Party buses are the latest pressure point for Nashville as the city grapples with the side effects of its booming tourism industry.
- The first bill to regulate party buses is on the council agenda today, but the lead sponsor said he may ask for a delay to allow for more discussion.
Why it matters: Nashville has routinely played catch-up on regulating tourism-fueled industries, a tough dynamic that can lead to volatile debates before decisions are made. Party buses are no different.
Driving the news: Metro Council member Freddie O'Connell, who represents downtown, filed sweeping legislation written in collaboration with the Nashville Convention and Tourism Corp. The legislation has 28 co-sponsors.
- O'Connell's ordinance would give the city's Transportation Licensing Commission a say on who can operate party buses, which roads they can drive down and hours of operation.
- It would temporarily ban passengers from bringing alcohol onto unenclosed party vehicles until the city can develop rules for BYOB permits for owners.
- O'Connell's legislation would also restrict amplified sound from party buses, one of the most frequent complaints from downtown residents and businesses.
What they're saying: O'Connell told Axios party buses are presenting similar problems as scooters and short-term rentals before the city regulated them.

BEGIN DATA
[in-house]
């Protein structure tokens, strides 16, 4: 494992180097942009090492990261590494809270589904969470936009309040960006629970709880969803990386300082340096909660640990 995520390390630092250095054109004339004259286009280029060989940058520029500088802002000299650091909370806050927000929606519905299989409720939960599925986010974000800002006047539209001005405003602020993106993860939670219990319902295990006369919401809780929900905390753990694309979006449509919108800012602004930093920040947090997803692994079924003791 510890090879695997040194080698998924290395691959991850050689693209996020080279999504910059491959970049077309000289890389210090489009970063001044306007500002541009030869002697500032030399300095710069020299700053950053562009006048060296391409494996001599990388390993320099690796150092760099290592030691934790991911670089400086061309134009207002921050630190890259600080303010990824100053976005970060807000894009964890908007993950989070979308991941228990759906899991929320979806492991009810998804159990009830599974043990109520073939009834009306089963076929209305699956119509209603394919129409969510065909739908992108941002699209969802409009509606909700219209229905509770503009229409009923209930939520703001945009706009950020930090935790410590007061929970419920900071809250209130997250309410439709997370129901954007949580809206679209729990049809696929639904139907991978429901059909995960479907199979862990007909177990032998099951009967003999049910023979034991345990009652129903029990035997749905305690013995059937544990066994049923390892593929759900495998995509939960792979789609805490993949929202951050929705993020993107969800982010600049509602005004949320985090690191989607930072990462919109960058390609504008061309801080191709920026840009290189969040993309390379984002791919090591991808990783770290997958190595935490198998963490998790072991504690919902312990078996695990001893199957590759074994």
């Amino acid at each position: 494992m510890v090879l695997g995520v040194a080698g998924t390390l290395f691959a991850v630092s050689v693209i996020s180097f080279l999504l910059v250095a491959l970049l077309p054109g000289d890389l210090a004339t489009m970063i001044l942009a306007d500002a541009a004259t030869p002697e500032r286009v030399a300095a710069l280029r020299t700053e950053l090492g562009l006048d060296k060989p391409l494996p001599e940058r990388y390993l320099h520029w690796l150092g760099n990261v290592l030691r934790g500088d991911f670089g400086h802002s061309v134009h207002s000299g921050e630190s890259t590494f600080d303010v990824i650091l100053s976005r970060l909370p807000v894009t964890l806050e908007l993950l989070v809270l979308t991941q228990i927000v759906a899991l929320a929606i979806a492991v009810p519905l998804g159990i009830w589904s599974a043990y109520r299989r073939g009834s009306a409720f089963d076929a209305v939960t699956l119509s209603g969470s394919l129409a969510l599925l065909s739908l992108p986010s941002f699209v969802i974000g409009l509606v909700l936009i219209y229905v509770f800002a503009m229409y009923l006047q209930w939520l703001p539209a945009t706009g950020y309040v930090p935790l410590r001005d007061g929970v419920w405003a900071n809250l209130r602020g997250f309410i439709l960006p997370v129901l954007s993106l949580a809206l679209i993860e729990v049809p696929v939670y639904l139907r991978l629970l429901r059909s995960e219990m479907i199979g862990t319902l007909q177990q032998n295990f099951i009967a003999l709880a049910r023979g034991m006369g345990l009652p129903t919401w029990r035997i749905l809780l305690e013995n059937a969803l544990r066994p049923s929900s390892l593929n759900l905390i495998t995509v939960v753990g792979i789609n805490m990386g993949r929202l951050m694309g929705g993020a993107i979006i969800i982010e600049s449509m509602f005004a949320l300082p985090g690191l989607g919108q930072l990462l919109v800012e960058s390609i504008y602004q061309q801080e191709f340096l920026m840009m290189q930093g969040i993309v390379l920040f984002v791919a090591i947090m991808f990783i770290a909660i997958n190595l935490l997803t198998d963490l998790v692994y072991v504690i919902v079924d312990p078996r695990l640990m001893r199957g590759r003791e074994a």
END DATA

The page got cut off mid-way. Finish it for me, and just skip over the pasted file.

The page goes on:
- "Every time we've seen a disruptive industry, it's been the absolute lack of regulatory landscape that has allowed them to engage in what is really a race to the bottom," O'Connell said.
The other side: A coalition of party bus owners hired influential attorney and lobbyist Jamie Hollin, who told the Tennessean the city lacks the legal standing to enforce the safety regulations proposed by O'Connell's bill.
- Michael Winters, who owns the Nashville Tractor and is president of the Nashville Transportainment Association, told Axios common sense rules such as permits, insurance and registration fees are acceptable to the bus owners.
- "What Freddie and (CVC President and CEO Butch Spyridon) and some of the people have done is taken basic regulations that already exist, and then looked at how to add stuff that makes the businesses not regulated, but annihilated," Winters said.
The intrigue: Hanging over Metro's head is the possibility that any law it passes could be undone by the Republican-led state legislature.
- Prominent Republican state Sen. Jack Johnson told Axios "transportainment and how it's regulated is a completely local issue."
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